Departure was delayed by 30 minutes for reasons I can’t remember now. While waiting, one of the attendants came up to the person seated two seats from me asking him to store his hand-carry in the overhead which was already full. She managed to tuck it still but minutes later, when the compartment was opened, the hand-carry fell out. Good thing it landed on the floor. This prompted the owner to mutter under his breath the possibility of somebody getting injured.

cathay pacific in flight entertainment
Copyright photo: The Paranoid Traveler/PFN
 But that was not any of my business so I turned on the IFE and was pleasantly surprised to see one of my favorite shows, “Midsomer Murders.” I was busy enjoying the show so much that I didn’t mind the turbulent start of the flight. The discomfort came from the show actually with a brief nude scene. Call me prude but I was embarrassed. Didn’t think something like that would be allowed on a flight where children are present.

cathay pacific meal
Copyright photo: The Paranoid Traveler/PFN
The snack this time consisted of chicken adobo wrap and mango juice in an earth-friendly packaging. I enjoyed the juice more than the food where the chicken played hide and seek with my taste buds.

cathay pacific 777-300er cabin
Copyright photo: The Paranoid Traveler/PFN
The crew was very attentive and professional, as to be expected but they were kind of loud when talking to the passengers and each other.

cathay pacific in flight entertainment
Copyright photo: The Paranoid Traveler/PFN
A neat feature of the IFE was the option to watch what’s going on outside the plane. Upon descent, I switched from the usual TV shows to watch our plane land on a drizzly summer night.

cathay pacific manila airport
Copyright photo: The Paranoid Traveler/PFN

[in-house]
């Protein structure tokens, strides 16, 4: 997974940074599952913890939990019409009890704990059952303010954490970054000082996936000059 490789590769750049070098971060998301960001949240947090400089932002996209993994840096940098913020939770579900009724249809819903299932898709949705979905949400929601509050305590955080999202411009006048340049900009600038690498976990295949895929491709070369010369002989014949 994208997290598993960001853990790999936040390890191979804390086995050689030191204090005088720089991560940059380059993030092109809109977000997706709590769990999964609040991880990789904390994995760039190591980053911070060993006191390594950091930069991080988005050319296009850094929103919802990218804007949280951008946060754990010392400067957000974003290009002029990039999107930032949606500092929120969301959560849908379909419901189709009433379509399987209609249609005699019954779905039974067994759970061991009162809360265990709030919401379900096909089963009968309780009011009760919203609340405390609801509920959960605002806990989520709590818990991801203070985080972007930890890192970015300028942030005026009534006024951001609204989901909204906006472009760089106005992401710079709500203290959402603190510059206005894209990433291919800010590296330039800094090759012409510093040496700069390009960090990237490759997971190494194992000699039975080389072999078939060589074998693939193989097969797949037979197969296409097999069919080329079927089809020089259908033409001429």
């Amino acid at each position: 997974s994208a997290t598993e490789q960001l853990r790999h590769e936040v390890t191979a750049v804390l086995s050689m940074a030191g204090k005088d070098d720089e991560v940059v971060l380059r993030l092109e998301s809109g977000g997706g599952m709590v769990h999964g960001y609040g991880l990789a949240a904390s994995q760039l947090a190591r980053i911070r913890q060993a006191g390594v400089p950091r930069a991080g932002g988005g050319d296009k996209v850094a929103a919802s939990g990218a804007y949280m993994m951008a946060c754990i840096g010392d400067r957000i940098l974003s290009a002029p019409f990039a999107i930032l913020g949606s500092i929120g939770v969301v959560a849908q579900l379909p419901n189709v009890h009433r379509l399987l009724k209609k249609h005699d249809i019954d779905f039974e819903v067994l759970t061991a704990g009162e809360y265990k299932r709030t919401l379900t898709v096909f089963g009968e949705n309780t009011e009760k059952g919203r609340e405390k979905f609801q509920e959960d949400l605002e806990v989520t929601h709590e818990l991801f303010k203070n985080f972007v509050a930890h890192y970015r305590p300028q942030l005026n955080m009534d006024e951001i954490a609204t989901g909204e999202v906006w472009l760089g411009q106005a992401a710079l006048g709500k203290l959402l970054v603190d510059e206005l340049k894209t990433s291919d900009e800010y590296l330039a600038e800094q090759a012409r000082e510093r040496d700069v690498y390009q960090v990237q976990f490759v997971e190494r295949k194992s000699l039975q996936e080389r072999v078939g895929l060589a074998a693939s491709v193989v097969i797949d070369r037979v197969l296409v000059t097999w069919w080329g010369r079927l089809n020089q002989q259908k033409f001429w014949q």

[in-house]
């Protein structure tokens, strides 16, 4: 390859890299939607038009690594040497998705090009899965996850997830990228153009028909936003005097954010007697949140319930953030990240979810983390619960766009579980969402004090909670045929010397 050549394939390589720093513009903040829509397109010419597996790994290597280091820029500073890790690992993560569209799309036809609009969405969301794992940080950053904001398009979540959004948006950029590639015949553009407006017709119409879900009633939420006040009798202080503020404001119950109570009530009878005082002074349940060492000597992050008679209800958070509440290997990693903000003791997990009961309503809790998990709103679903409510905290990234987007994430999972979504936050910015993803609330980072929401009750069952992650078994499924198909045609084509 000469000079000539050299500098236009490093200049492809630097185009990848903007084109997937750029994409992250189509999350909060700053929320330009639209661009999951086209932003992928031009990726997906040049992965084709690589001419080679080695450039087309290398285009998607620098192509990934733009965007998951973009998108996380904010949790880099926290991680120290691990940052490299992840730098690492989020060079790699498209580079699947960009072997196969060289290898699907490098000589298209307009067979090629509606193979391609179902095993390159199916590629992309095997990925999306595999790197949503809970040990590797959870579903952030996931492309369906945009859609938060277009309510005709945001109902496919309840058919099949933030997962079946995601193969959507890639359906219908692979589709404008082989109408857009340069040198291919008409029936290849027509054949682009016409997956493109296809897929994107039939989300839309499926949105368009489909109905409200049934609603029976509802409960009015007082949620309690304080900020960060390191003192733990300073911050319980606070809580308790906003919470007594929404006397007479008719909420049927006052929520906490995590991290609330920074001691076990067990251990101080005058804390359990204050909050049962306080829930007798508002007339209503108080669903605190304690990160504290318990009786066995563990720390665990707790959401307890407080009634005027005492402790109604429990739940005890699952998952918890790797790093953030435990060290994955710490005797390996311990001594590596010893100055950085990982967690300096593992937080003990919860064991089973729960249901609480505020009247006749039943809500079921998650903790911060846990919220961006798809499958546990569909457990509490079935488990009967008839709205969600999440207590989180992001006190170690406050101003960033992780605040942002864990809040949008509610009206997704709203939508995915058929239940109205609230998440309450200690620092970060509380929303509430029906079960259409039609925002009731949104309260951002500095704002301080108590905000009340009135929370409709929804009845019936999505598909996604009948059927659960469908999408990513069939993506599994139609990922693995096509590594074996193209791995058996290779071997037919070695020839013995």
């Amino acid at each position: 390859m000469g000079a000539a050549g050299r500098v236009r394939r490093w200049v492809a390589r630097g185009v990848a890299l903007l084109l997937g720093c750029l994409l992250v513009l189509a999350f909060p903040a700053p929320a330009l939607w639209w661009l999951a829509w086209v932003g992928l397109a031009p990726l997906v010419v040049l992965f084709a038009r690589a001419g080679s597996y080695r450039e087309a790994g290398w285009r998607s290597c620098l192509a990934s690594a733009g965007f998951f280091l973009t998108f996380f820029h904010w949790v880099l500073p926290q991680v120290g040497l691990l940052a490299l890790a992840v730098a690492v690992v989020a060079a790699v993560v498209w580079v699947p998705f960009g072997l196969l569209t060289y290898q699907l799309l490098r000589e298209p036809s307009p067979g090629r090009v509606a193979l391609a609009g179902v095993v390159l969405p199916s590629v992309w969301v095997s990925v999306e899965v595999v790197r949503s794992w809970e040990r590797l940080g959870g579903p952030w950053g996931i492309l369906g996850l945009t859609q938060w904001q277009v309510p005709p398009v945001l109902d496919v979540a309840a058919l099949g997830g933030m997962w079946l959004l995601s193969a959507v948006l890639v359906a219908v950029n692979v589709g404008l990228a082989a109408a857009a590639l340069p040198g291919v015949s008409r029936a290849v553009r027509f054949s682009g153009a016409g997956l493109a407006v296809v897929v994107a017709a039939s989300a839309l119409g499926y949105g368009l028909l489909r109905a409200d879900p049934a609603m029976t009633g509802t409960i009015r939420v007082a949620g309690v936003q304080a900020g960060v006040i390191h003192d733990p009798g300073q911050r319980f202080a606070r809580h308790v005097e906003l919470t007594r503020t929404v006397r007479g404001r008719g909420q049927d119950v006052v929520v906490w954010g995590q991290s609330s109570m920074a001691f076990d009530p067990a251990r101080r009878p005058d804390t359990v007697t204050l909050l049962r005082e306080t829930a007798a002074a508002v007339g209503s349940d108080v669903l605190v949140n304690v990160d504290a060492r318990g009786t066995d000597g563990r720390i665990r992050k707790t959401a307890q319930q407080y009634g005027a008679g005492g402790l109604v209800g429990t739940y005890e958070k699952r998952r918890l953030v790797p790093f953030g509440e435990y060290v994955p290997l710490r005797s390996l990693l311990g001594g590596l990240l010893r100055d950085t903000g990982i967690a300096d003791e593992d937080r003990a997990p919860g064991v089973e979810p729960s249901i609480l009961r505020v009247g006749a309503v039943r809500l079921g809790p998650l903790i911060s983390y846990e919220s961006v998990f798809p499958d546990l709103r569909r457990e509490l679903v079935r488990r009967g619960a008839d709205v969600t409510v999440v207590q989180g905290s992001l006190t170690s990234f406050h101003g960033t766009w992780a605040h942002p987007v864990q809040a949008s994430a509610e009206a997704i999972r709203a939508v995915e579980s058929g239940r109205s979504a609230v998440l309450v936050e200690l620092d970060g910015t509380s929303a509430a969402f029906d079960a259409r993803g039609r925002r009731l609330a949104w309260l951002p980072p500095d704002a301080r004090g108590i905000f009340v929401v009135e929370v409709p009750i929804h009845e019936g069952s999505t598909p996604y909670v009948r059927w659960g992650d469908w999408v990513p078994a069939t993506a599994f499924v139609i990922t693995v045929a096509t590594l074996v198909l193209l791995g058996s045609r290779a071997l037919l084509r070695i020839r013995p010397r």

Immigration clearance was quick but the waiting time for our luggage to come out took some time. Upon descending the escalator, a Cathay staffer was there to assist us. I would have appreciated him all the more if he didn’t sound and look tired as he mumbled, “Cathay Pacific.” He stretched his arm and finger weakly to point the way. How weak? They didn’t even reach higher than his elbow.

I noticed that the first set of luggage that came out was from a connecting flight from Los Angeles, USA. I could tell because they were marked with a US address. While waiting for my luggage, I was standing close to the carousel until I found myself being pushed back with people who inserted themselves. When they trickled out, I was back at the front but new passengers started crowding me out. They didn’t even budge to give me space either when they saw me pulling my humongous luggage from the belt. They only moved when I sneered, “Excuuuuse me!”

Over-all, I enjoyed flying Cathay Pacific which wasn’t something totally unexpected. The only reason I have not flown with them for ages was because I have always assumed our local airlines were always cheaper. They might be but not all the time as I was able to book this flight with rates that were competitive for as long as my schedule was flexible. Actually, it may not even be right to say the rates were competitive because the seats were bigger and more comfortable, I had IFE, I had free snacks and I had free use of a blanket. This is real value for hard-earned money. Thank you, CX! And thank you, my PFN editor, for suggesting it!

---THE PARANOID TRAVELER---

Sunday, April 26, 2015

Air Juan Seaplane Offers Flights Between Boracay and Palawan

Several months after Philippine charter carrier Air Juan launched direct flights from Coron to Boracay and Puerto Princesa, the unique float plane service, considered the fastest flight between the Philippines' hottest tourist destinations has been growing in popularity.